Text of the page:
BATTLEFIELD BICYCLE: Leo Turnipseed turns his tinkering into a profitable business
Published 10:37 am Friday, March 29, 2019
Leo Turnipseed got his first bicycle when he was 6 years old, as a Christmas gift from his grandmother. It didn’t take long for him to tear it apart.
“The kids in my neighborhood were always modifying their bikes with different seats or big handlebars. The day of Christmas I talked those boys into helping me tear it apart,” he recalled with a laugh. “My grandmother came home and was yelling at me, ‘Why did you take apart that bike I got for you!?’ But that’s who I am. I’ve always loved tinkering.”
Forty-seven years later, Turnipseed is still tinkering — with bikes, business, and anything else he can get his hands on.
Email newsletter signup
Now 53, Turnipseed is the owner, operator and mechanic at Battlefield Bicycles at 908 Cherry Street. It’s one of three businesses he owns and operates under the same roof, along with Outside the Box Business Center and a lawn care business called Leo’s Services.
The lawn care service opened first, but soon after returning to Mississippi and moving to Vicksburg in 2015, the Greenville native noticed the potential for a niche market renting bikes to tourists. In March 2016, Battlefield Bicycles was born.
“We like riding and the best way to see Vicksburg is by walking or riding a bike. We invested in a bike rental business. We would take bikes from here to the (Vicksburg National Military) Park or the hotels. We’ve even taken them over to the Natchez Trace for group rides,” Turnipseed said. “While we were doing that, we found quite a few people who are from out of town on business or on planned rides that need tuning up on their own bikes.”
Turnipseed soon discovered that tourists weren’t the only ones looking for someone to work on their bikes. Vicksburg has a very active cycling community and, until Turnipseed came along, did not have a local repair shop.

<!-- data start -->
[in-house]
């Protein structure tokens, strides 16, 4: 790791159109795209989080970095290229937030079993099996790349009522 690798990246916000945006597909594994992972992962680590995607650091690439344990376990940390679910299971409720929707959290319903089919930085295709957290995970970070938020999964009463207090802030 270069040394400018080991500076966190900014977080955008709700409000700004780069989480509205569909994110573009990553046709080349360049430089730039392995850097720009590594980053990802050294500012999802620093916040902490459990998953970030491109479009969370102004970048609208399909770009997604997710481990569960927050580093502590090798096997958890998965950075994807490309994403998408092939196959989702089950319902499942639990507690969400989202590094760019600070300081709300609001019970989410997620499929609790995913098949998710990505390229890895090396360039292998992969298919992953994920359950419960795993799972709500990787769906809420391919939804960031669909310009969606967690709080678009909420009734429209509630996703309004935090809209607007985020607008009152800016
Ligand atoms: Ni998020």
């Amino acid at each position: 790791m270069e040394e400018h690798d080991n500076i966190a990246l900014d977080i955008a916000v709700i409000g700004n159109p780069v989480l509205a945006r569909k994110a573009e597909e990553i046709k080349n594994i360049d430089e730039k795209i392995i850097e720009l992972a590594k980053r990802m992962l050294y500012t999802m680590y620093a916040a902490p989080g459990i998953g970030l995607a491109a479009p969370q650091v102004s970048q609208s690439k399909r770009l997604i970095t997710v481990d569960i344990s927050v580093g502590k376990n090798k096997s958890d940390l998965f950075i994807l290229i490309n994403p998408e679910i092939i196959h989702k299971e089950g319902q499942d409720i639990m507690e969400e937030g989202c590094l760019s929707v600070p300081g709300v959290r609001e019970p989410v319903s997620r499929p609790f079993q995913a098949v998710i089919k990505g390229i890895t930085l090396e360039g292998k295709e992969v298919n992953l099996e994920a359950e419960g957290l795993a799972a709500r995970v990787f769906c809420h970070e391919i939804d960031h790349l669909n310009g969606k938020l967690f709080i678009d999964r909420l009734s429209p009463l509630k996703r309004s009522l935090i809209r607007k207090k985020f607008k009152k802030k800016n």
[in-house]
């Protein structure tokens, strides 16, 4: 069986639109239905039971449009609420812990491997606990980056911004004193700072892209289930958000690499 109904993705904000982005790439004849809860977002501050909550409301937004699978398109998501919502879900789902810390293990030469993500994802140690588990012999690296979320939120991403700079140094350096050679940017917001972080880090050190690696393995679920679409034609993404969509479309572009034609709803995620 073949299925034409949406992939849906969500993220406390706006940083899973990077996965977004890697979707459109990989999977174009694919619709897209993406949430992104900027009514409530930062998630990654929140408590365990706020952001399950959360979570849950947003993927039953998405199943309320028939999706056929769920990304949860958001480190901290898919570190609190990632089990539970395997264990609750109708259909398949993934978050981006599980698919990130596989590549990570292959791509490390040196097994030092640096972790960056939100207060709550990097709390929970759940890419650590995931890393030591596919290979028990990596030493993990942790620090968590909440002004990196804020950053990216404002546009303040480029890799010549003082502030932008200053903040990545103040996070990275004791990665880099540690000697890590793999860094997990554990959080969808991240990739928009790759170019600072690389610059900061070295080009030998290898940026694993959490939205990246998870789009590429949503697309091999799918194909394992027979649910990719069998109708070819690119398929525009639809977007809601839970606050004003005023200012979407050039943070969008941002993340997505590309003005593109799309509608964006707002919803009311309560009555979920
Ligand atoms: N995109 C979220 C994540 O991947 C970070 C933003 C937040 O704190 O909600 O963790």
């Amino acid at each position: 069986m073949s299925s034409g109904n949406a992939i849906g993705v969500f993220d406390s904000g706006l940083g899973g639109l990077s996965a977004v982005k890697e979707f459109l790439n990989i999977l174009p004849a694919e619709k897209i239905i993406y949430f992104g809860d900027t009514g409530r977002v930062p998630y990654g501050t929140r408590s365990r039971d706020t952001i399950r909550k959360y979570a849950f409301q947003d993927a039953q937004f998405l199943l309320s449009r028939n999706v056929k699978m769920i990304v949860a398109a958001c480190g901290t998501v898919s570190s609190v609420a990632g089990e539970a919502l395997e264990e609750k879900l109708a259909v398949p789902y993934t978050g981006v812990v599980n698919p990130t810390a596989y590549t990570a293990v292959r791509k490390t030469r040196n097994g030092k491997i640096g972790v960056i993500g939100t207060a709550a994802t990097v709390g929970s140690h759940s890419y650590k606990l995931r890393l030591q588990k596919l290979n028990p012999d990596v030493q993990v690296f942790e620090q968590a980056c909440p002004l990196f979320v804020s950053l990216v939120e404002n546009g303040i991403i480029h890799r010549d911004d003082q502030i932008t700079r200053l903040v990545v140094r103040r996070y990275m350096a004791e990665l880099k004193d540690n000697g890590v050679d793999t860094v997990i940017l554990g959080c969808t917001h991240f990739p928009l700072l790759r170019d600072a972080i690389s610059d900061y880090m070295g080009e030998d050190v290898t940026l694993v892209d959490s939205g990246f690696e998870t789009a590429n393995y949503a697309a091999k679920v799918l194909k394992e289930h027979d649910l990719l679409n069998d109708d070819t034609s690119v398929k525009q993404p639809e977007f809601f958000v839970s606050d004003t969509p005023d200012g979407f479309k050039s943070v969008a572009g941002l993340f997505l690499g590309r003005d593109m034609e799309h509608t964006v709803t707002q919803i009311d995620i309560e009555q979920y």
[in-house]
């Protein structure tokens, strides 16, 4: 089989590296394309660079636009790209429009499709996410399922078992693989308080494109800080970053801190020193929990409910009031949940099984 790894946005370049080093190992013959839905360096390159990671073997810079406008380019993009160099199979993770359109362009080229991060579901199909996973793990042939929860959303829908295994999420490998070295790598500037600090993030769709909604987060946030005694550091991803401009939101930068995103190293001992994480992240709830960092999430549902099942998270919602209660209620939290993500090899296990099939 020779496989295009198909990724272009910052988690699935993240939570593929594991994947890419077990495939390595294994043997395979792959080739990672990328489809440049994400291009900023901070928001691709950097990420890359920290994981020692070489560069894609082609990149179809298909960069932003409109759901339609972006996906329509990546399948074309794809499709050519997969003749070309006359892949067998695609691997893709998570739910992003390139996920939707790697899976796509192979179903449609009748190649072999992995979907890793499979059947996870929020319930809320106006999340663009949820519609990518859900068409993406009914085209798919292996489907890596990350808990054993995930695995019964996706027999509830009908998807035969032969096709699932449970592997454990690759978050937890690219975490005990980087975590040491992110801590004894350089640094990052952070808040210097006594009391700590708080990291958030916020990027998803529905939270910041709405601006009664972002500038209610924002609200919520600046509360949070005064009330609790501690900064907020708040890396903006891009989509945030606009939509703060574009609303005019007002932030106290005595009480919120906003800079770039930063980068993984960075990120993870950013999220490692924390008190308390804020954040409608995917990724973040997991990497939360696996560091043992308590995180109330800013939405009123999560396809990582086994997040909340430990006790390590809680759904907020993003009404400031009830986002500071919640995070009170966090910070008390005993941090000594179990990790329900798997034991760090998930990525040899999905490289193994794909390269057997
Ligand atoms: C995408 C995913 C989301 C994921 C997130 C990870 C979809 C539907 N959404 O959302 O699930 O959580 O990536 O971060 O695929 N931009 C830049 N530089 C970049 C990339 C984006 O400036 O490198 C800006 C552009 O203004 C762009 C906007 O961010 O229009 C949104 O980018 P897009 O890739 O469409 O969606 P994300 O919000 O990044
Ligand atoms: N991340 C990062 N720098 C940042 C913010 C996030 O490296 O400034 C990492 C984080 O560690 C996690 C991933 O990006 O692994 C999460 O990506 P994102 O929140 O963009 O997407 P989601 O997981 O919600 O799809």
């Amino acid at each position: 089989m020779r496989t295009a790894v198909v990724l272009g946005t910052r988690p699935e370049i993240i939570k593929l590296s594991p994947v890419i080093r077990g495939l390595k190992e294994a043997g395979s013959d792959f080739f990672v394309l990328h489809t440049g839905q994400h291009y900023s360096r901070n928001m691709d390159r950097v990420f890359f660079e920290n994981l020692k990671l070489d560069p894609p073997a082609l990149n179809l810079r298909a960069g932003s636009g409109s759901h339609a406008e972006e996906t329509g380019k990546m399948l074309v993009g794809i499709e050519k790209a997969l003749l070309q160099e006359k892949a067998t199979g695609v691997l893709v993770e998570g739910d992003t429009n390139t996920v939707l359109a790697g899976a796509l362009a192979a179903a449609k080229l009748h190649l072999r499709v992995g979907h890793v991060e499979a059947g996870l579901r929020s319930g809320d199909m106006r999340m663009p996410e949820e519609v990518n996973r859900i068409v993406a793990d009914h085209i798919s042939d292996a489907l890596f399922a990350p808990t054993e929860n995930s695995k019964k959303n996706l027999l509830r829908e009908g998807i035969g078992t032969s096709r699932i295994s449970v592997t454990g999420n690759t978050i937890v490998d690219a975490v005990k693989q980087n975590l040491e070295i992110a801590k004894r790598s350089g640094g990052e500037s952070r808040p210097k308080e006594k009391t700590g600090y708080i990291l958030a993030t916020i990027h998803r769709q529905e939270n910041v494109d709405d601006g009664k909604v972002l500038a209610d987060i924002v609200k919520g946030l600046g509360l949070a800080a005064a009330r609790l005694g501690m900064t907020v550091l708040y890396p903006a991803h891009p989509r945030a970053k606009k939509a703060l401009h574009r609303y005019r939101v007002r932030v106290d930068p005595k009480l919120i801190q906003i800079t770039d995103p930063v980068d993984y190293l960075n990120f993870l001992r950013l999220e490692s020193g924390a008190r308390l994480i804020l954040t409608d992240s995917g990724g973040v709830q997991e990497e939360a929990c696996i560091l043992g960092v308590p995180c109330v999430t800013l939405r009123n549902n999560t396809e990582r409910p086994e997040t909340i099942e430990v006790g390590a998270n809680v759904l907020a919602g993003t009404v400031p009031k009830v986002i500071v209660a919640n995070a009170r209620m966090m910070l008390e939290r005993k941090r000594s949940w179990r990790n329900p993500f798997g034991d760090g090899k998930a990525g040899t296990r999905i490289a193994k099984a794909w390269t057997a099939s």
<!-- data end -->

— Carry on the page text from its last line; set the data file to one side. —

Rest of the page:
As he always seems to, Turnipseed saw the hole and moved to fill it.
“We just keep our head on a swivel and are open to pivoting. The bike rental business was all we saw. Then several riders from the River City Cyclists group approached us about working on their bikes. Vicksburg is a word of mouth town, and word spread,” Turnipseed said. “The bike community has been really good to us. People had been going to Jackson to have their bikes repaired and tuned, so they’ve appreciated having someone here. Now that people realize there’s a bike shop they’ll bring in bikes that have been in the garage for 20 years.”
Joe Giambrone, a local cyclist who has also competed in a number of triathlons over the years, said he enjoys the convenience of having Battlefield Bicycles around to handle minor repairs.
“I try to use him when I can if it’s something minor. I don’t have to drive to Jackson, drop off the bike, and then take another day to go back over there and pick it up. Plus Leo brings it back to my house since he lives up the street,” Giambrone said. “From a cycling standpoint, I’ve enjoyed it. It’s convenient and accessible.”
Before coming back to Mississippi, Turnipseed and his wife Earnestine Johnson lived in Frederick, Maryland. His wife is a nuclear engineer with Entergy, and Leo is was a quality assurance engineer with biotech firm Thermo Fisher Scientific. They were avid cyclists then, but not as much now.
“I used to ride, but with three businesses it’s hard to find time,” he said with a laugh.
What he is finding time for is promoting bike use in and around Vicksburg, on a number of levels.
Turnipseed reconditioned several bikes for the Vicksburg Police Department to use for downtown patrols and operates a bike share service at Mississippi Valley State University in Itta Bena.
In Vicksburg, he’s become a member of the Chamber of Commerce and has been working with city leaders to create a similar program in the downtown area. He’s also discussed the need for bike lanes and trails with other local and state government agencies such as the Mississippi Department of Transportation.
“I’m most passionate about being an advocate for cyclists,” Turnipseed said. “It’s one of the things we’re trying to do now, is promote bike paths and complete streets. We’re working with the city to develop a strategy. We’re excited about the possibility of the (Old Mississippi River) bridge being open to use as a trail. I think that eco-tourism for Mississippi is a natural fit. There’s a lot to see.”
Turnipseed also conducts workshops on bike safety and the need for bike spaces at his business. It’s part of his vision to make his adopted hometown a more attractive place to live, by tinkering with it like he’s done his whole life.
“For Vicksburg, it’ll do a lot if we make it a bicycle safe community,” he said.